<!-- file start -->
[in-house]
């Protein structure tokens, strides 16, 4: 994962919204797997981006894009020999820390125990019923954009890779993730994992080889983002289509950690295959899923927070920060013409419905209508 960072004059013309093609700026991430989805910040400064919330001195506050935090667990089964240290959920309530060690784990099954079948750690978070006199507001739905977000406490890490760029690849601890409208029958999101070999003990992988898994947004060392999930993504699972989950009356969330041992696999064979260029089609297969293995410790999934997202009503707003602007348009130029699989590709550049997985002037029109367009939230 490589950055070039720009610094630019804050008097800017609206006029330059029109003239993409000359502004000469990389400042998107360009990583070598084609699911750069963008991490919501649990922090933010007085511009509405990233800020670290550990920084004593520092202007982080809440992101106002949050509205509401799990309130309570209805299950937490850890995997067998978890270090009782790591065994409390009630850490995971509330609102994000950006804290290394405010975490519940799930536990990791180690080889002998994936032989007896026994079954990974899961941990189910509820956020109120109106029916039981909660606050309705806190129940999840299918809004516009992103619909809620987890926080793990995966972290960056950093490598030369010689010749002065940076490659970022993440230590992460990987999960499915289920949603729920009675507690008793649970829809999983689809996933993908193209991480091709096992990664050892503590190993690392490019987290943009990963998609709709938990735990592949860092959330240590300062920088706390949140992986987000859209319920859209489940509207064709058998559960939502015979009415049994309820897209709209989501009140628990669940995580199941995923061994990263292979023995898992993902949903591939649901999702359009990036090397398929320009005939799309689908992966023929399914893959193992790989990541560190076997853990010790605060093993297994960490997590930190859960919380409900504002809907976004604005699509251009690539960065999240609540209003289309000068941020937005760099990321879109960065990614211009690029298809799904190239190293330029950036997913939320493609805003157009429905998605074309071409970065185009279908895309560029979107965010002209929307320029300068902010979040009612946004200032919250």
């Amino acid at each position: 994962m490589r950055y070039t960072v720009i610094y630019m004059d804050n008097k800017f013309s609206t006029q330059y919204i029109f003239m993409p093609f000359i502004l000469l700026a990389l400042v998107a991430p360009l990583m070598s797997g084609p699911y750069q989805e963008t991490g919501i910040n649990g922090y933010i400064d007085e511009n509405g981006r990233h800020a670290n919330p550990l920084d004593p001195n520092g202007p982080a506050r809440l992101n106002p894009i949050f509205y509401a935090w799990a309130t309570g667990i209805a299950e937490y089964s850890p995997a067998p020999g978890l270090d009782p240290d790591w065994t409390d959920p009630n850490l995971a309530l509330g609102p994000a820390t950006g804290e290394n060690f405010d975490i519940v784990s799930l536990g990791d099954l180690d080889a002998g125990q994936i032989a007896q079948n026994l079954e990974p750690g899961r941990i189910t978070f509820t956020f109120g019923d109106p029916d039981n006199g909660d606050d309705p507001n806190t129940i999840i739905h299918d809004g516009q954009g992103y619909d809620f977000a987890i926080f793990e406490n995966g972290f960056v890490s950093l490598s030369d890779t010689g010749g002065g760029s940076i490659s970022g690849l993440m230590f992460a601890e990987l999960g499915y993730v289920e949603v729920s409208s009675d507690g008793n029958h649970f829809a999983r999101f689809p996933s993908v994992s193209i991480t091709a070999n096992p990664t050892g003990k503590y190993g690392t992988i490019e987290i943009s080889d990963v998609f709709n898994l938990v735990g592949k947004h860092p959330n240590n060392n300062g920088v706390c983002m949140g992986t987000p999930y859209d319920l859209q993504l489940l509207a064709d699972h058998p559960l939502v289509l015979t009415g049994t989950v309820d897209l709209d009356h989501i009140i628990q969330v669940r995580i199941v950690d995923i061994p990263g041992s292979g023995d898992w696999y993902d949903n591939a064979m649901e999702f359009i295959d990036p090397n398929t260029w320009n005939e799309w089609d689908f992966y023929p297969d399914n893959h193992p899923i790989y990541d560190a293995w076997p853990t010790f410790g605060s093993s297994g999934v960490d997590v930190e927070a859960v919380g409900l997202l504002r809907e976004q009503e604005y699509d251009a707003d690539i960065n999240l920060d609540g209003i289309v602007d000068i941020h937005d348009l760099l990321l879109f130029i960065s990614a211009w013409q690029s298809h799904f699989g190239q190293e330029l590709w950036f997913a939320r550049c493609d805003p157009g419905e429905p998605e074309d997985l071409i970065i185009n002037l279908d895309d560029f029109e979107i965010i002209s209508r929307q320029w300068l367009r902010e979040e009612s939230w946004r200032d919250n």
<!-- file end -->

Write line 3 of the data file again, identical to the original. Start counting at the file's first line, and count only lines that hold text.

């Amino acid at each position: 994962m490589r950055y070039t960072v720009i610094y630019m004059d804050n008097k800017f013309s609206t006029q330059y919204i029109f003239m993409p093609f000359i502004l000469l700026a990389l400042v998107a991430p360009l990583m070598s797997g084609p699911y750069q989805e963008t991490g919501i910040n649990g922090y933010i400064d007085e511009n509405g981006r990233h800020a670290n919330p550990l920084d004593p001195n520092g202007p982080a506050r809440l992101n106002p894009i949050f509205y509401a935090w799990a309130t309570g667990i209805a299950e937490y089964s850890p995997a067998p020999g978890l270090d009782p240290d790591w065994t409390d959920p009630n850490l995971a309530l509330g609102p994000a820390t950006g804290e290394n060690f405010d975490i519940v784990s799930l536990g990791d099954l180690d080889a002998g125990q994936i032989a007896q079948n026994l079954e990974p750690g899961r941990i189910t978070f509820t956020f109120g019923d109106p029916d039981n006199g909660d606050d309705p507001n806190t129940i999840i739905h299918d809004g516009q954009g992103y619909d809620f977000a987890i926080f793990e406490n995966g972290f960056v890490s950093l490598s030369d890779t010689g010749g002065g760029s940076i490659s970022g690849l993440m230590f992460a601890e990987l999960g499915y993730v289920e949603v729920s409208s009675d507690g008793n029958h649970f829809a999983r999101f689809p996933s993908v994992s193209i991480t091709a070999n096992p990664t050892g003990k503590y190993g690392t992988i490019e987290i943009s080889d990963v998609f709709n898994l938990v735990g592949k947004h860092p959330n240590n060392n300062g920088v706390c983002m949140g992986t987000p999930y859209d319920l859209q993504l489940l509207a064709d699972h058998p559960l939502v289509l015979t009415g049994t989950v309820d897209l709209d009356h989501i009140i628990q969330v669940r995580i199941v950690d995923i061994p990263g041992s292979g023995d898992w696999y993902d949903n591939a064979m649901e999702f359009i295959d990036p090397n398929t260029w320009n005939e799309w089609d689908f992966y023929p297969d399914n893959h193992p899923i790989y990541d560190a293995w076997p853990t010790f410790g605060s093993s297994g999934v960490d997590v930190e927070a859960v919380g409900l997202l504002r809907e976004q009503e604005y699509d251009a707003d690539i960065n999240l920060d609540g209003i289309v602007d000068i941020h937005d348009l760099l990321l879109f130029i960065s990614a211009w013409q690029s298809h799904f699989g190239q190293e330029l590709w950036f997913a939320r550049c493609d805003p157009g419905e429905p998605e074309d997985l071409i970065i185009n002037l279908d895309d560029f029109e979107i965010i002209s209508r929307q320029w300068l367009r902010e979040e009612s939230w946004r200032d919250n």